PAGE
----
If you are charged with a crime in General Sessions Court in Horry County, SC, you are entitled to a preliminary hearing.
Preliminary hearings can be an important stage in your case where 1) your case could be dismissed for a lack of probable cause or 2) even if your case is not dismissed, your attorney can get useful information and testimony from the arresting officer under oath.
Below, we will discuss the basics of preliminary hearings in Myrtle Beach and Conway, SC, including:
- What a preliminary hearing is,
- When you are entitled to a preliminary hearing,
- How you request a preliminary hearing in SC,
- What happens if you win your preliminary hearing, and
- What happens if you lose your preliminary hearing.
What is a Preliminary Hearing?
A preliminary hearing in SC is a probable cause hearing.
The arresting officer (or chief investigating officer for the case) testifies as to what their probable cause was for the arrest, you or your attorney cross-examines the officer on the issue of whether there was probable cause for your arrest, and then a magistrate (or municipal judge) decides whether there was probable cause.
If there was no probable cause for the arrest, your case is dismissed (although it can be “revived” with a grand jury indictment).
Should you request a preliminary hearing?
What do you have to lose?
The best-case scenario is your case gets dismissed. The worst-case scenario is your attorney can cross-examine the arresting officer, at a time when they probably have not prepared for their testimony and have not been “prepped” by the prosecutor.
If the testimony is not helpful at all, you’ve lost nothing. If the testimony is helpful, though, your attorney can get a transcript made which could help in negotiations with your prosecutor, and the officer cannot later change their testimony if your case goes to trial…
Who Gets a Preliminary Hearing in SC?
Every person who is charged with a General Sessions level offense in SC is entitled to a preliminary hearing. If your charges are in the magistrate court or the municipal court, however, you are not entitled to a preliminary hearing.
Examples of Cases Where You are Not Entitled to a Preliminary Hearing
- Assault and battery 3rd degree,
- Shoplifting first offense < 2000,
- DUI 1st offense,
- DUS (driving under suspension),
- Public disorderly conduct,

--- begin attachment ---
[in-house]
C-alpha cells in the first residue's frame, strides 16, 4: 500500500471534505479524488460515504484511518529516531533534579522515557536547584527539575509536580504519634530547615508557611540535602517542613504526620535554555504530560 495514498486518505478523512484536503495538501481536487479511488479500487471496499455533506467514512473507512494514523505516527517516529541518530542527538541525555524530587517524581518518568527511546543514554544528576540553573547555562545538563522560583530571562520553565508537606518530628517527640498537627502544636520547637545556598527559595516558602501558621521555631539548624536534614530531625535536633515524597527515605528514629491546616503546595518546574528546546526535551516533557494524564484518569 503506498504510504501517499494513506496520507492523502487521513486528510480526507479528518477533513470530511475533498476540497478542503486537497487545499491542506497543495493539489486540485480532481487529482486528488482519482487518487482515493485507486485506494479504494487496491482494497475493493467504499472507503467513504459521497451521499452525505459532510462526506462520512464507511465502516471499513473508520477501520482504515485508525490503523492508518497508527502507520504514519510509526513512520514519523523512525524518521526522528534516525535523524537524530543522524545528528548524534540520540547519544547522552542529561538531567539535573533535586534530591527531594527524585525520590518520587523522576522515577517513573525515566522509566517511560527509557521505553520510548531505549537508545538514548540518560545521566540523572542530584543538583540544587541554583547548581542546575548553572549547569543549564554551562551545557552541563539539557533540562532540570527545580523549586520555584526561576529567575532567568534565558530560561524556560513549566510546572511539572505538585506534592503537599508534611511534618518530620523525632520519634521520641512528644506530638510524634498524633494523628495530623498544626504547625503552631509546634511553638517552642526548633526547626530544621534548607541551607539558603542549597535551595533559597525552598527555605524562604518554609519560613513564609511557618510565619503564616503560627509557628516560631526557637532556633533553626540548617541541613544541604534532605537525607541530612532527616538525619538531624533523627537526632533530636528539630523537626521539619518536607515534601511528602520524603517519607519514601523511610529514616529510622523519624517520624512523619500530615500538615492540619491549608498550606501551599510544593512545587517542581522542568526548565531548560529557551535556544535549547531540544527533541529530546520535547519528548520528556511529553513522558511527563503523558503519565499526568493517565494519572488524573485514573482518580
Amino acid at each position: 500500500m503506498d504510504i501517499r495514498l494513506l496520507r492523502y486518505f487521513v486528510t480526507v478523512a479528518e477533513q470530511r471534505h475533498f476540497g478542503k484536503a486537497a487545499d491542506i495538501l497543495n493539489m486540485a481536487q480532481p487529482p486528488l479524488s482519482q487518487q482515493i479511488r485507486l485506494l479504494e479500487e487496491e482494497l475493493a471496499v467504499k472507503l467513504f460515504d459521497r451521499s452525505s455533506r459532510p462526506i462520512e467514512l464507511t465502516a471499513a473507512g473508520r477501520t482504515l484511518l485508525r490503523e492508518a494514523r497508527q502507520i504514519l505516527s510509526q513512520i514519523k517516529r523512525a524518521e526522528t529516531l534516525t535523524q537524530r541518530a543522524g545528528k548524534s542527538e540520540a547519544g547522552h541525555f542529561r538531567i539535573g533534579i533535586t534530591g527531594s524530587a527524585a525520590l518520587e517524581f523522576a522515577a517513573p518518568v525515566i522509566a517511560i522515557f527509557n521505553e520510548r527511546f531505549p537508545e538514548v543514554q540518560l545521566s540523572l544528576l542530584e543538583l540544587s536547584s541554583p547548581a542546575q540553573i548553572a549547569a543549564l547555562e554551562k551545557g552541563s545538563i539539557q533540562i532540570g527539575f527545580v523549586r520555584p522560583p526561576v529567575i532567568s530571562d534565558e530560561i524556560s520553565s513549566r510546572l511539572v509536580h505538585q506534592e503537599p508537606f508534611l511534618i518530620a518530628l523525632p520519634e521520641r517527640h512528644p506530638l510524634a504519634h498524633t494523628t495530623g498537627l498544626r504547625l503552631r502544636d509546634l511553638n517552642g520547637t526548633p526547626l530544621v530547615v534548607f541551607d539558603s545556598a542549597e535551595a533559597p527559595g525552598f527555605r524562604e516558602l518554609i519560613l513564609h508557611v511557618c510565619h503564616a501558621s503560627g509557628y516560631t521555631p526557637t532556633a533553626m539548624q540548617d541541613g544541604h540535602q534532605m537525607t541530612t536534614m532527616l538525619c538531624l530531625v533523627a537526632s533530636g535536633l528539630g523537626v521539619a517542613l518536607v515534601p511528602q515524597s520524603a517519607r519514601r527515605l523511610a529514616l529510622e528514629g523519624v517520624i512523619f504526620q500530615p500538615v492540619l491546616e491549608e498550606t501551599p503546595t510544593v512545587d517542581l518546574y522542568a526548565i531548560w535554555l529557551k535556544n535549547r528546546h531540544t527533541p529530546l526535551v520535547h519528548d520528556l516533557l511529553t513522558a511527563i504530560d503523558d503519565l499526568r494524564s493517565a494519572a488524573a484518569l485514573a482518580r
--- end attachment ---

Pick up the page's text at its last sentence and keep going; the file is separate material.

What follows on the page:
- Minor in possession of alcohol, or
- Any charges in magistrate or municipal court.
Examples of Cases Where You Have a Right to a Preliminary Hearing
- Shoplifting > 2000,
- Assault and battery 2nd degree,
- Domestic violence 2nd degree,
- Breach of trust with fraudulent intent > 2000,
- Grand larceny,
- PWID marijuana, or
- Any charges in General Sessions court.
How Do You Request a Preliminary Hearing in Myrtle Beach or Conway, SC?
SC Code § 17-23-160 requires the magistrate to inform you of your right to a preliminary hearing at your bond hearing and provide you with a form you can use to request the hearing.
You should bring this form to your defense lawyer immediately or send in the form yourself if you do not have an attorney – if you do not request the preliminary hearing within the time limit, you will lose your right to a hearing.
Who Testifies at a Preliminary Hearing in SC?
Someone with personal knowledge of the facts of your case must testify at your preliminary hearing – this means the arresting officer, the “affiant” on your arrest warrant, or the “chief investigating officer” on your case:
The affiant listed on an arrest warrant or the chief investigating officer for the case must be present to testify at the preliminary hearing of the person arrested pursuant to the warrant.
If the affiant or chief investigating officer is not present to testify, your case should be 1) dismissed for failure to prosecute or 2) continued to allow the state to get the right person there.
What Happens if You Win Your Preliminary Hearing?
If you win your preliminary hearing, your case is dismissed for lack of probable cause (or for the state’s failure to provide a witness who can testify as to the probable cause for your arrest).
That doesn’t necessarily mean that your case is over, though.
The prosecutor can still have your case indicted by a grand jury – if this happens, the court will need to reinstate your bond from the original charges, and you will still have to fight the charges in court if the prosecutor doesn’t dismiss them.
What Happens if You Lose Your Preliminary Hearing?
If you lose your preliminary hearing, you lose nothing. There is no penalty, and there may be a benefit if the officer made any statements that were helpful during his or her testimony.
Should You Ever Waive Your Preliminary Hearing?
This is a question that must be answered by your defense lawyer based on your situation and the unique circumstances of your case.
Can I be Indicted by the Grand Jury Before My Preliminary Hearing?
Although your case should not be sent to the grand jury before your preliminary hearing, it does happen, especially if your case has been continued a few times.
When you are indicted by the grand jury, you lose your right to a preliminary hearing and there is nothing that can be done about it.
Questions About Preliminary Hearings in Myrtle Beach or Conway, SC?
If you have been charged with a criminal offense in Horry County, Georgetown County, or the surrounding area, the Myrtle Beach criminal defense lawyers at Coastal Law may be able to help you.
Call Coastal Law now to schedule a free case consultation by calling (843) 488-5000 or by contacting us through our website.